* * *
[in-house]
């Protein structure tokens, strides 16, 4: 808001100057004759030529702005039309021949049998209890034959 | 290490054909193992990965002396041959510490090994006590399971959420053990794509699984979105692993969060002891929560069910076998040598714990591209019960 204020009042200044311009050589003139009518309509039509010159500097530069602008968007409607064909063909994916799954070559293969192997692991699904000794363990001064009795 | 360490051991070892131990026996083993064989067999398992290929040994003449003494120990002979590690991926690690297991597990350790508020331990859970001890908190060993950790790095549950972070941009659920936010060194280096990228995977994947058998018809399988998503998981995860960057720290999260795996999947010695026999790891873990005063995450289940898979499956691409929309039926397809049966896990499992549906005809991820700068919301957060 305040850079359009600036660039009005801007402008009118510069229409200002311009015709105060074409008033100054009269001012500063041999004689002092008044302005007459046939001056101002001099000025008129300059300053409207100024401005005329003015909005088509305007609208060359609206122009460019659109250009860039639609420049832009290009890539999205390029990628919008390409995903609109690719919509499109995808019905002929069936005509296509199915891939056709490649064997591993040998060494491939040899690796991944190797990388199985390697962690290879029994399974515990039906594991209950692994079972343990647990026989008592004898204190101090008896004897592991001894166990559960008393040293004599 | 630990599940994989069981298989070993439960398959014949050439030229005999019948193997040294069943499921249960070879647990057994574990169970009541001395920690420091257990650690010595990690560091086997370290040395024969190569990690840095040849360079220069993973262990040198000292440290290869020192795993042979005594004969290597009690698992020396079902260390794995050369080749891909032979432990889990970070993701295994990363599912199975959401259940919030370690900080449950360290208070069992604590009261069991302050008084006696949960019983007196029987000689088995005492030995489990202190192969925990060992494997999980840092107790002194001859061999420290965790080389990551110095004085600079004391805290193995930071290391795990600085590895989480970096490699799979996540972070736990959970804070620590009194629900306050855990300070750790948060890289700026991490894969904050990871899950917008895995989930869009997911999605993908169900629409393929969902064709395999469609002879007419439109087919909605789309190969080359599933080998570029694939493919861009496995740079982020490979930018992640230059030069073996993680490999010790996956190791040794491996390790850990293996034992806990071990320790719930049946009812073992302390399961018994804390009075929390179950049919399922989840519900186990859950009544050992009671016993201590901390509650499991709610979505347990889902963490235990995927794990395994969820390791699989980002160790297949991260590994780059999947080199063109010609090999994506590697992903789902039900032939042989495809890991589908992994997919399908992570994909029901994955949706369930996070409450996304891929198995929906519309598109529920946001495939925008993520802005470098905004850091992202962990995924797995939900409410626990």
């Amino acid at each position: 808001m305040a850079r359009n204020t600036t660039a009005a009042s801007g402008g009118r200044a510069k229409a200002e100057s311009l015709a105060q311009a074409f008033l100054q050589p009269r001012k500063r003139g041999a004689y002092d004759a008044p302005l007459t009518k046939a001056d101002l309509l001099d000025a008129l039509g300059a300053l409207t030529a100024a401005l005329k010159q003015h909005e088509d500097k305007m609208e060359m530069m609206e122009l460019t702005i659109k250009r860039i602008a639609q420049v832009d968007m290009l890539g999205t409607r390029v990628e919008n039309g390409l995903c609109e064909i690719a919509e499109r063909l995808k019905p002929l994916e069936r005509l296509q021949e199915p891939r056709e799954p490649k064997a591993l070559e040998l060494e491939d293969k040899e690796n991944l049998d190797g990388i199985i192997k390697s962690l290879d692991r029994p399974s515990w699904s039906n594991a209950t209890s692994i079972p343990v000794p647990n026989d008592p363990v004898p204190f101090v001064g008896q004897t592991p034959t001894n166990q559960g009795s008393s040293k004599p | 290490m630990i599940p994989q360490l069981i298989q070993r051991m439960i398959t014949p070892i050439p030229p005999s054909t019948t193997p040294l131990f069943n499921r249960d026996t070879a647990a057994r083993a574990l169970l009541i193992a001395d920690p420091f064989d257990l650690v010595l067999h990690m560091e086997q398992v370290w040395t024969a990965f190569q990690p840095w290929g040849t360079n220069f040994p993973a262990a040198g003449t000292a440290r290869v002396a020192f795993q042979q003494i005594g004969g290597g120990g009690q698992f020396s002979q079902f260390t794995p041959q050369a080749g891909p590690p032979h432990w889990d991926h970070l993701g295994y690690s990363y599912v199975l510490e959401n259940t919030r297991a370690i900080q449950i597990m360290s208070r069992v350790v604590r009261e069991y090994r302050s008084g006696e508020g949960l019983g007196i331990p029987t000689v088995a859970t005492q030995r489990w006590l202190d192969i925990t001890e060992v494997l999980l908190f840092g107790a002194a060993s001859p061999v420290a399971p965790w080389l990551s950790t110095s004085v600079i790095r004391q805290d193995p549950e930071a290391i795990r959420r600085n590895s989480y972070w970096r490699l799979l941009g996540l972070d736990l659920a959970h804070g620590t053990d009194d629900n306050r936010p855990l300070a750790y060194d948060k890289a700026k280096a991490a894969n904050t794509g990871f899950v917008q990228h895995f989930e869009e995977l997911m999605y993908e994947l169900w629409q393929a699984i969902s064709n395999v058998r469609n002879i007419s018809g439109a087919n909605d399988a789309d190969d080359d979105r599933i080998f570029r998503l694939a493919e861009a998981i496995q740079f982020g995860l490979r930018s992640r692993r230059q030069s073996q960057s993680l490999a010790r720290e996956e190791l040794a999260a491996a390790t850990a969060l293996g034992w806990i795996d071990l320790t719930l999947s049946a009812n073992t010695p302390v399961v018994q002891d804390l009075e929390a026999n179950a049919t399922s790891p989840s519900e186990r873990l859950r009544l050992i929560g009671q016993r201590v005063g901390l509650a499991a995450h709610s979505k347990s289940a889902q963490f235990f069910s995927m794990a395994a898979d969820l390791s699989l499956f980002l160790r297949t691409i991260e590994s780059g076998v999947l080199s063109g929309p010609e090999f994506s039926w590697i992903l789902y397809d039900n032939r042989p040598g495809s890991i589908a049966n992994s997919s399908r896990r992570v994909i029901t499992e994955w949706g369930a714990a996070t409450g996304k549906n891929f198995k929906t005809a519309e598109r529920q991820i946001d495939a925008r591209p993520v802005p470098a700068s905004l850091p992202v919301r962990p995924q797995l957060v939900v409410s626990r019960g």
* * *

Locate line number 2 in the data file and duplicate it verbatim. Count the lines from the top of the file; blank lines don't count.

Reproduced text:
């Protein structure tokens, strides 16, 4: 808001100057004759030529702005039309021949049998209890034959 | 290490054909193992990965002396041959510490090994006590399971959420053990794509699984979105692993969060002891929560069910076998040598714990591209019960 204020009042200044311009050589003139009518309509039509010159500097530069602008968007409607064909063909994916799954070559293969192997692991699904000794363990001064009795 | 360490051991070892131990026996083993064989067999398992290929040994003449003494120990002979590690991926690690297991597990350790508020331990859970001890908190060993950790790095549950972070941009659920936010060194280096990228995977994947058998018809399988998503998981995860960057720290999260795996999947010695026999790891873990005063995450289940898979499956691409929309039926397809049966896990499992549906005809991820700068919301957060 305040850079359009600036660039009005801007402008009118510069229409200002311009015709105060074409008033100054009269001012500063041999004689002092008044302005007459046939001056101002001099000025008129300059300053409207100024401005005329003015909005088509305007609208060359609206122009460019659109250009860039639609420049832009290009890539999205390029990628919008390409995903609109690719919509499109995808019905002929069936005509296509199915891939056709490649064997591993040998060494491939040899690796991944190797990388199985390697962690290879029994399974515990039906594991209950692994079972343990647990026989008592004898204190101090008896004897592991001894166990559960008393040293004599 | 630990599940994989069981298989070993439960398959014949050439030229005999019948193997040294069943499921249960070879647990057994574990169970009541001395920690420091257990650690010595990690560091086997370290040395024969190569990690840095040849360079220069993973262990040198000292440290290869020192795993042979005594004969290597009690698992020396079902260390794995050369080749891909032979432990889990970070993701295994990363599912199975959401259940919030370690900080449950360290208070069992604590009261069991302050008084006696949960019983007196029987000689088995005492030995489990202190192969925990060992494997999980840092107790002194001859061999420290965790080389990551110095004085600079004391805290193995930071290391795990600085590895989480970096490699799979996540972070736990959970804070620590009194629900306050855990300070750790948060890289700026991490894969904050990871899950917008895995989930869009997911999605993908169900629409393929969902064709395999469609002879007419439109087919909605789309190969080359599933080998570029694939493919861009496995740079982020490979930018992640230059030069073996993680490999010790996956190791040794491996390790850990293996034992806990071990320790719930049946009812073992302390399961018994804390009075929390179950049919399922989840519900186990859950009544050992009671016993201590901390509650499991709610979505347990889902963490235990995927794990395994969820390791699989980002160790297949991260590994780059999947080199063109010609090999994506590697992903789902039900032939042989495809890991589908992994997919399908992570994909029901994955949706369930996070409450996304891929198995929906519309598109529920946001495939925008993520802005470098905004850091992202962990995924797995939900409410626990």